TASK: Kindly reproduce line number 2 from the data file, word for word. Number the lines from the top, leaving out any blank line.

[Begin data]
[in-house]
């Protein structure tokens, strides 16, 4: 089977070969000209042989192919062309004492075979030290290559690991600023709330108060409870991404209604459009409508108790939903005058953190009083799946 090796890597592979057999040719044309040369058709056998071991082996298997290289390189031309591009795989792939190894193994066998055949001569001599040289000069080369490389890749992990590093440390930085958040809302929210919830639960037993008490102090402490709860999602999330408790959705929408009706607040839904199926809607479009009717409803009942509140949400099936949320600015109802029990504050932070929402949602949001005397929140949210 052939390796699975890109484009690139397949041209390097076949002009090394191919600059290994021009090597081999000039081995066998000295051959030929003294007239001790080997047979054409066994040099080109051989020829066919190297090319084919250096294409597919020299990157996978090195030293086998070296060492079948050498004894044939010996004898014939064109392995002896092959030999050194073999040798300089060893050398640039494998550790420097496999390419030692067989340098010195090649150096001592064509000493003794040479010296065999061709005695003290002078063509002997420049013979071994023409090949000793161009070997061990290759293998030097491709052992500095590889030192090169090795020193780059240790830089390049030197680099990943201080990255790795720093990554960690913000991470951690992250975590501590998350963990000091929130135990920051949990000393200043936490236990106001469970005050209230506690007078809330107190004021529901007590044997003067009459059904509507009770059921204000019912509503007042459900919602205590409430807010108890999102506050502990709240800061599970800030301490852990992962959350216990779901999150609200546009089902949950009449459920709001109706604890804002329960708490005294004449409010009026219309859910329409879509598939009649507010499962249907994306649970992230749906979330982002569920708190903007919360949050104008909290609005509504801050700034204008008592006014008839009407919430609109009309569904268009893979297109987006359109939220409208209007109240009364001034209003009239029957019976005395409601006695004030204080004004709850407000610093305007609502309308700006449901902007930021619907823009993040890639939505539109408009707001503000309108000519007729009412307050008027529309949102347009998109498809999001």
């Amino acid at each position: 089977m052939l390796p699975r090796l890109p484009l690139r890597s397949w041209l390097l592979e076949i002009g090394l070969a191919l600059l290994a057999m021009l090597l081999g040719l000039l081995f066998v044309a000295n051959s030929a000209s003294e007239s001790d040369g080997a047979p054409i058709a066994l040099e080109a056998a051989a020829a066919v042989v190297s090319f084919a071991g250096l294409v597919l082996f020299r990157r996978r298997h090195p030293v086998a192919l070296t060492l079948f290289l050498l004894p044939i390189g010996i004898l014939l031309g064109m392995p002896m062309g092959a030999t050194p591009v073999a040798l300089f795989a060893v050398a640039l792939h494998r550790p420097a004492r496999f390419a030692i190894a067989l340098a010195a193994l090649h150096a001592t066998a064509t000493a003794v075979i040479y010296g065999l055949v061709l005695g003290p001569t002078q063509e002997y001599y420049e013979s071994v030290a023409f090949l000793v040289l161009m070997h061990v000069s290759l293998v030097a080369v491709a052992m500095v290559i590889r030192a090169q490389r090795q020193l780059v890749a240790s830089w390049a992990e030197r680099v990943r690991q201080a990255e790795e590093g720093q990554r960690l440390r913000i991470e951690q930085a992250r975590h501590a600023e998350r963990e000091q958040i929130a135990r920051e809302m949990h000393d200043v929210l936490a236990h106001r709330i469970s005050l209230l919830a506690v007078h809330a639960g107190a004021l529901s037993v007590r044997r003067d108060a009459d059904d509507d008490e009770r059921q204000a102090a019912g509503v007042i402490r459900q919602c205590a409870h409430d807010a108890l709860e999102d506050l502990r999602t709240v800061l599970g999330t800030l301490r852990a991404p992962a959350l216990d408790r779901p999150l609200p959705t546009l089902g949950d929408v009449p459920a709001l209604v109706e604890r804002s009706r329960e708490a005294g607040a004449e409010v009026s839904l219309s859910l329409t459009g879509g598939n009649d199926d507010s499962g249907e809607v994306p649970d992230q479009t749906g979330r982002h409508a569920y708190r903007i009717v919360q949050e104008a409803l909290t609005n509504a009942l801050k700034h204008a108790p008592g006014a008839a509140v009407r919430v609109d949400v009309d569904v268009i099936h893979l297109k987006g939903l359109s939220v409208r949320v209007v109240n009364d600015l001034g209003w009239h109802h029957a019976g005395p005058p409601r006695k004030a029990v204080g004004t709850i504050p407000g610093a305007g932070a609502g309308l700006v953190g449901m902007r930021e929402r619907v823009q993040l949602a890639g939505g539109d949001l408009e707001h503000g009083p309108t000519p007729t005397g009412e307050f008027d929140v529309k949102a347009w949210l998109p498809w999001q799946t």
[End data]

């Protein structure tokens, strides 16, 4: 089977070969000209042989192919062309004492075979030290290559690991600023709330108060409870991404209604459009409508108790939903005058953190009083799946 090796890597592979057999040719044309040369058709056998071991082996298997290289390189031309591009795989792939190894193994066998055949001569001599040289000069080369490389890749992990590093440390930085958040809302929210919830639960037993008490102090402490709860999602999330408790959705929408009706607040839904199926809607479009009717409803009942509140949400099936949320600015109802029990504050932070929402949602949001005397929140949210 052939390796699975890109484009690139397949041209390097076949002009090394191919600059290994021009090597081999000039081995066998000295051959030929003294007239001790080997047979054409066994040099080109051989020829066919190297090319084919250096294409597919020299990157996978090195030293086998070296060492079948050498004894044939010996004898014939064109392995002896092959030999050194073999040798300089060893050398640039494998550790420097496999390419030692067989340098010195090649150096001592064509000493003794040479010296065999061709005695003290002078063509002997420049013979071994023409090949000793161009070997061990290759293998030097491709052992500095590889030192090169090795020193780059240790830089390049030197680099990943201080990255790795720093990554960690913000991470951690992250975590501590998350963990000091929130135990920051949990000393200043936490236990106001469970005050209230506690007078809330107190004021529901007590044997003067009459059904509507009770059921204000019912509503007042459900919602205590409430807010108890999102506050502990709240800061599970800030301490852990992962959350216990779901999150609200546009089902949950009449459920709001109706604890804002329960708490005294004449409010009026219309859910329409879509598939009649507010499962249907994306649970992230749906979330982002569920708190903007919360949050104008909290609005509504801050700034204008008592006014008839009407919430609109009309569904268009893979297109987006359109939220409208209007109240009364001034209003009239029957019976005395409601006695004030204080004004709850407000610093305007609502309308700006449901902007930021619907823009993040890639939505539109408009707001503000309108000519007729009412307050008027529309949102347009998109498809999001």